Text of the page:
Goodman will be the first journalist to be honored with the award in a ceremony at the Swedish Parliament when this year’s Nobel recipients receive their prizes.
The Right Livelihood Foundation, which has honored 133 laureates from 57 countries since its establishment in 1980, will recognize Goodman, the founder and co-host of Democracy Now!, a weekly independent news broadcast, “for developing an innovative model of truly independent political journalism that brings to millions of people the alternative voices that are often excluded by mainstream media.”
Democracy Now! is widely recognized as one of the leading progressive independent media outlets in the world. The show regularly covers stories its producers see as ignored by the mainstream media. Last month, Goodman was arrested, along with two of the show’s producers, while covering protesters at the Republican National Convention.
Goodman’s activity in progressive affairs dates back to her time in Cambridge. As a Harvard undergraduate, Goodman was involved in the divestment campaign from South Africa and played a role in the revival of Seven Sisters, a feminist magazine. Her anthropology thesis examining the dangers of Depot Provera, a contraceptive with widespread use in the developing world despite it’s banning in the United States, was featured in Multinational Monitor.
“My education at Harvard was as much in protesting the institution as in the classroom,” she said this weekend.
She called protest, “the responsibility we have to take for being part of a big institution.”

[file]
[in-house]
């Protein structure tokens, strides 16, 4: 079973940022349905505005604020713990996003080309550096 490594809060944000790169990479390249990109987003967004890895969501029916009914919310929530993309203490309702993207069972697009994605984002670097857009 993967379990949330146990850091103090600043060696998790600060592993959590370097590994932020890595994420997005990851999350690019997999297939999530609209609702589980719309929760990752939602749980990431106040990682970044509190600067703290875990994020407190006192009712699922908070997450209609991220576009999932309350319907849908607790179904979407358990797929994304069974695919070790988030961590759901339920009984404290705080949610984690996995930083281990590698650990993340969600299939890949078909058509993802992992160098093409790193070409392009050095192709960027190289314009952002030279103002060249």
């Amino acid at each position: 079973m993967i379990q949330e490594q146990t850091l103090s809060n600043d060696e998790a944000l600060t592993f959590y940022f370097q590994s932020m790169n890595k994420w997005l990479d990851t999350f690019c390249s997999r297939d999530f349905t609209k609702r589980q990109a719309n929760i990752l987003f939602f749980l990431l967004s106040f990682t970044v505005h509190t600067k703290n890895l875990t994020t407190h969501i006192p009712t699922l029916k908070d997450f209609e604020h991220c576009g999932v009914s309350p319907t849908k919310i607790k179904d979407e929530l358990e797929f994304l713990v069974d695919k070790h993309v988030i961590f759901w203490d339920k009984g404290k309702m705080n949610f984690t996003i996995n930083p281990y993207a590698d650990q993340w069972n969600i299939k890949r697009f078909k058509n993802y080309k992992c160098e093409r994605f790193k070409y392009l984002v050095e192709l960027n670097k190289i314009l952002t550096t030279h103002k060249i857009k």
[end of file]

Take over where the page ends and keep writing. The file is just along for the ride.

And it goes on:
Her attitudes towards the establishment have scarcely changed, and she speaks passionately about the need to reclaim the “extremist media.”
“Media should be a sanctuary of dissent,” she said. “That’s what’s going to save this country.”
The award is seen as well-deserved by members of the journalism community.
“I don’t know any journalists who’s more courageous in her work,” her brother David L. Goodman ’82, who has co-written books with his sister, said.
Victor S. Navasky, former publisher of The Nation, agreed.
“It couldn’t go to a more deserving nose-thumber at the establishment,” Navasky said.
Journalism experts debate what place Goodman’s nose-thumbing has in relation to traditional journalism.
“It’s basically a left-wing prize being given to a left-wing program,” former managing news editor of NPR, John Dinges said of the Right Livelihood Award.
Dean of the Columbia Graduate School of Journalism Nicholas J. Lemman ’76 said Goodman represents the model of the activist journalist.
“The activist journalist is much more embedded in the history of journalism than the impartial journalist,” said Lemman, who is also a former Crimson president. He pointed out that the idea of objective journalism didn’t become the norm until the late 19th century.
Goodman said she welcomes the award.
“It’s just a great honor for journalism to be recognized as a force for peace [that can] build bridges instead of advocating their bombing.”